Seeing in the dark

Seeing in the dark

Guide dogs can offer Hong Kong's blind residents a safer, independent life. But they face a long wait.


Flora Fung is given some guide-dog instructions with the labrador, Google, under the watchful eye of Raymond Cheung at Citywalk
Flora Fung is given some guide-dog instructions with the labrador, Google, under the watchful eye of Raymond Cheung at Citywalk
Photo: Citywalk
People who are visually impaired often have to rely on someone or something, such as a cane, to help them move around. But Flora Fung, who is blind, prefers a guide dog.

"A cane can help me go to places, but won't help me avoid unforeseeable dangers - like falling objects, or a hole in the ground," says Fung, a part-time trainer for Dialogue in the Dark, an organisation that helps raise awareness about blind people and their needs in Hong Kong.

Once, Fung was hurt walking along a familiar street because someone had moved a bus-stop sign to another place. She walked into the sign and scratched her face. "If I had a dog, it would have stopped me, or alerted me about the danger."

Fung was born sighted and remembers seeing and touching a dog at the age of two. She was able to see normally until she was about 20, when she was diagnosed with retinitis pigmentosa. This genetic eye disease can lead to incurable blindness, but the deterioration of a sufferer's vision, until they are said to be legally blind, often varies.

"I could read using a special magnifier two years ago, but now I can't read anymore," says Fung, who can see only flashes of light. Living alone, she needs to rely on a cane to travel around Hong Kong, but says that is not good enough.

Last November she experienced what it is like to have a guide dog. She attended a two-day guide-dog training course in Kanagawa, Japan, thanks to a local radio programme.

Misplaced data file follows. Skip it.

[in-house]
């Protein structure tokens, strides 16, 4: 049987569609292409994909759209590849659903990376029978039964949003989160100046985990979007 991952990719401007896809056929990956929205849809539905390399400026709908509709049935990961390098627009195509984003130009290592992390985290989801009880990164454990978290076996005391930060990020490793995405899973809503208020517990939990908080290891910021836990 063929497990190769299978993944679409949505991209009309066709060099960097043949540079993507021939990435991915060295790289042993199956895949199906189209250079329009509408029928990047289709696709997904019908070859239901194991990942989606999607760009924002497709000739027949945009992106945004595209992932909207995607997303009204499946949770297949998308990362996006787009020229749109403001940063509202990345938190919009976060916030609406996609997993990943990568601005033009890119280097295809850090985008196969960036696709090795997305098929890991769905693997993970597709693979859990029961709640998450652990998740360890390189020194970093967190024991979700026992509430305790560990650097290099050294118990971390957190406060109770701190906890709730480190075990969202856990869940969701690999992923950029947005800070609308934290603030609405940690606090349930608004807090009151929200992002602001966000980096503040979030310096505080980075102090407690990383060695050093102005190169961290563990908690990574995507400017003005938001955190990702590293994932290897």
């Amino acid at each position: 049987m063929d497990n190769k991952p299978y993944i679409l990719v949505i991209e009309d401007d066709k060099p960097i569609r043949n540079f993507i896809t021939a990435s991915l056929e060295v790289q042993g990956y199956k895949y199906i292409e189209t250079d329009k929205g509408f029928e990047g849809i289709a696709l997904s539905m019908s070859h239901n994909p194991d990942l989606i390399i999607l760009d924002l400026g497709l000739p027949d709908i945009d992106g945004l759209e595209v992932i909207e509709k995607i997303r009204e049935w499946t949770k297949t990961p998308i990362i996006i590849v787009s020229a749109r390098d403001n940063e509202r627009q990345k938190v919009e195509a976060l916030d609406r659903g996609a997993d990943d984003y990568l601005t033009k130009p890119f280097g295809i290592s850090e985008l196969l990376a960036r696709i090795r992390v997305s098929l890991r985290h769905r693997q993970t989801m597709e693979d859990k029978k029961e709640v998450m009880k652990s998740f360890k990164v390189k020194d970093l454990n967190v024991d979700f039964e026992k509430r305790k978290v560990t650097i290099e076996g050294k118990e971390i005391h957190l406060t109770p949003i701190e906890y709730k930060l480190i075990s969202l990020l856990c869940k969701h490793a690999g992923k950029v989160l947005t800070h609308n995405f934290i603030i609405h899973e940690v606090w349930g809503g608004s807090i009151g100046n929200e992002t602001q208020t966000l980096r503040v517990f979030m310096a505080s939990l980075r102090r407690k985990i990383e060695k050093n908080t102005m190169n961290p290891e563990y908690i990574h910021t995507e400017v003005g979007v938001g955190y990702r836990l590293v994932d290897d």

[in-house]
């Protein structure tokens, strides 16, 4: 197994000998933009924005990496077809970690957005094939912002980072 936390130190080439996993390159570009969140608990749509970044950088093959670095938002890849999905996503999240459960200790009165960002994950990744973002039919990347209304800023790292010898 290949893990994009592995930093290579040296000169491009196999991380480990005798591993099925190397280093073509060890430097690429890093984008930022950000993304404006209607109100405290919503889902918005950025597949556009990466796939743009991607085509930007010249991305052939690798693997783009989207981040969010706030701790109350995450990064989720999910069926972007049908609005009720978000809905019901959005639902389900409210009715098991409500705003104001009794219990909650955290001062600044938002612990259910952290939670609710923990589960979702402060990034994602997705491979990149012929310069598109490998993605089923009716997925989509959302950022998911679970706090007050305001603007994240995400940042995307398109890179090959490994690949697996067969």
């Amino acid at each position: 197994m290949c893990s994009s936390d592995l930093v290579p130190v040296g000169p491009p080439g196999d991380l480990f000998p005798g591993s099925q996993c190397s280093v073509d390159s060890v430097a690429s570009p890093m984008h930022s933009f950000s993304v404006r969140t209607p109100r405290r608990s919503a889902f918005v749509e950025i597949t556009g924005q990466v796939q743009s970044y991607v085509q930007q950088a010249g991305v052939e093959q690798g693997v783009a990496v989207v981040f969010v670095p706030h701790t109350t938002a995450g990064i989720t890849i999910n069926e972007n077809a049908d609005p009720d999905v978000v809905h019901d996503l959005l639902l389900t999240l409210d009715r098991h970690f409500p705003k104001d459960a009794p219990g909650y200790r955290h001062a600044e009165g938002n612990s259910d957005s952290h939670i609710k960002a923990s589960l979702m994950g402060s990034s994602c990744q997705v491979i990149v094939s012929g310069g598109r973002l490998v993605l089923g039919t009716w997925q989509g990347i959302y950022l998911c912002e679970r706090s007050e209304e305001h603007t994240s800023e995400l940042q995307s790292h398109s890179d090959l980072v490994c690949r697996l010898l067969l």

"I learnt to instruct the dog, feed it, clean it and walk it. The training was impressive and gave me the confidence to take care of a dog."

Fung also visited a blind teacher, who goes to work using a guide dog each day. "I want my guide dog to take me to work one day, too."

After the trip, Fung applied to the Hong Kong Guide Dogs Association (HKGDA) asking for Google, the city's first guide dog since 1975. He was donated by the Taiwan Guide Dog Association, which has about 30 guide dogs, and arrived in January.

The eight-month-old labrador is now in foster care undergoing informal training at Citywalk in Tsuen Wan. Citywalk is the only shopping centre that allows a sighted person to bring a guide dog. Google's trainer, Raymond Cheung Wai-man, is a founding member of the HKGDA.

"It's important to train Google in public places because he needs to guide the blind person to visit these places in the future," Cheung says. "A guide dog is not a pet, but a working dog that needs to be trained."

When Google is 12 months old, he will receive intensive training of up to nine months to learn to become a guide dog. "After that, we will assign him to a potential partner and they will be trained together for four weeks," Cheung says. "This 'matching' period allows us to assess whether they are suited in terms of personality and daily living. If they are not, we will assign him to another person. The process will go on until the perfect match is found."

More than 50 blind people in Hong Kong are waiting for a guide dog, he says. As the service is not run on a first-come, first-served basis, there can be a long delay. A second puppy, Iris, arrived from Taiwan last month.

However, Fung believes it is worth the wait. "Dogs are different from people. They are our friends. They will always listen to you and won't think you're annoying after being with you for 24 hours ... A dog will warm my heart."



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